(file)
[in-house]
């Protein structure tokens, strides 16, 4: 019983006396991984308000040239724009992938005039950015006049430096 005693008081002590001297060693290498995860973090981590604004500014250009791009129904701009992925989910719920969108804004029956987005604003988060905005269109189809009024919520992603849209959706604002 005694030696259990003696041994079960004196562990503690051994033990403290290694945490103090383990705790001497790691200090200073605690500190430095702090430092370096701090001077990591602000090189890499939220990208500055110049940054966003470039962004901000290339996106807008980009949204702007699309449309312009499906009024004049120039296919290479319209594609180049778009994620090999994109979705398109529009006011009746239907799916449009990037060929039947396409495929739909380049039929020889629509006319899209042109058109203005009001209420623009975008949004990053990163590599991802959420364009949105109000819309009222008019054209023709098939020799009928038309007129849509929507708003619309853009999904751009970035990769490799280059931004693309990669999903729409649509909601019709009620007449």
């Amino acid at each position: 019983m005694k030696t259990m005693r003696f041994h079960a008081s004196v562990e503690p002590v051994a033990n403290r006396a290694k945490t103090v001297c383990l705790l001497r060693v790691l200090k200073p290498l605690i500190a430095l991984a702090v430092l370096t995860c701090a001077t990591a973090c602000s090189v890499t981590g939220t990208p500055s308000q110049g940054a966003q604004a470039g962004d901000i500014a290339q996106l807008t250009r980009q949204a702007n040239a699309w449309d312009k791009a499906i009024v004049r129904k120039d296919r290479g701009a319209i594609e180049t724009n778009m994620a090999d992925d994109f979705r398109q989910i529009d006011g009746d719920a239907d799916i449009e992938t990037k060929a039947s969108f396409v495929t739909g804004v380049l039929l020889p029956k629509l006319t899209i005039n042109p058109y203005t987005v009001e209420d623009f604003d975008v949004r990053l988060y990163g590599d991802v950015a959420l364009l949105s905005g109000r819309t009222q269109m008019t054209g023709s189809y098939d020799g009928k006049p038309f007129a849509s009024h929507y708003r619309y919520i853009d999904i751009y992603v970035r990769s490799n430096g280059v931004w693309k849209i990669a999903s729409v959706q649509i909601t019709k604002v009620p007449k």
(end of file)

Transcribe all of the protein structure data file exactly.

[in-house]
């Protein structure tokens, strides 16, 4: 019983006396991984308000040239724009992938005039950015006049430096 005693008081002590001297060693290498995860973090981590604004500014250009791009129904701009992925989910719920969108804004029956987005604003988060905005269109189809009024919520992603849209959706604002 005694030696259990003696041994079960004196562990503690051994033990403290290694945490103090383990705790001497790691200090200073605690500190430095702090430092370096701090001077990591602000090189890499939220990208500055110049940054966003470039962004901000290339996106807008980009949204702007699309449309312009499906009024004049120039296919290479319209594609180049778009994620090999994109979705398109529009006011009746239907799916449009990037060929039947396409495929739909380049039929020889629509006319899209042109058109203005009001209420623009975008949004990053990163590599991802959420364009949105109000819309009222008019054209023709098939020799009928038309007129849509929507708003619309853009999904751009970035990769490799280059931004693309990669999903729409649509909601019709009620007449």
């Amino acid at each position: 019983m005694k030696t259990m005693r003696f041994h079960a008081s004196v562990e503690p002590v051994a033990n403290r006396a290694k945490t103090v001297c383990l705790l001497r060693v790691l200090k200073p290498l605690i500190a430095l991984a702090v430092l370096t995860c701090a001077t990591a973090c602000s090189v890499t981590g939220t990208p500055s308000q110049g940054a966003q604004a470039g962004d901000i500014a290339q996106l807008t250009r980009q949204a702007n040239a699309w449309d312009k791009a499906i009024v004049r129904k120039d296919r290479g701009a319209i594609e180049t724009n778009m994620a090999d992925d994109f979705r398109q989910i529009d006011g009746d719920a239907d799916i449009e992938t990037k060929a039947s969108f396409v495929t739909g804004v380049l039929l020889p029956k629509l006319t899209i005039n042109p058109y203005t987005v009001e209420d623009f604003d975008v949004r990053l988060y990163g590599d991802v950015a959420l364009l949105s905005g109000r819309t009222q269109m008019t054209g023709s189809y098939d020799g009928k006049p038309f007129a849509s009024h929507y708003r619309y919520i853009d999904i751009y992603v970035r990769s490799n430096g280059v931004w693309k849209i990669a999903s729409v959706q649509i909601t019709k604002v009620p007449k």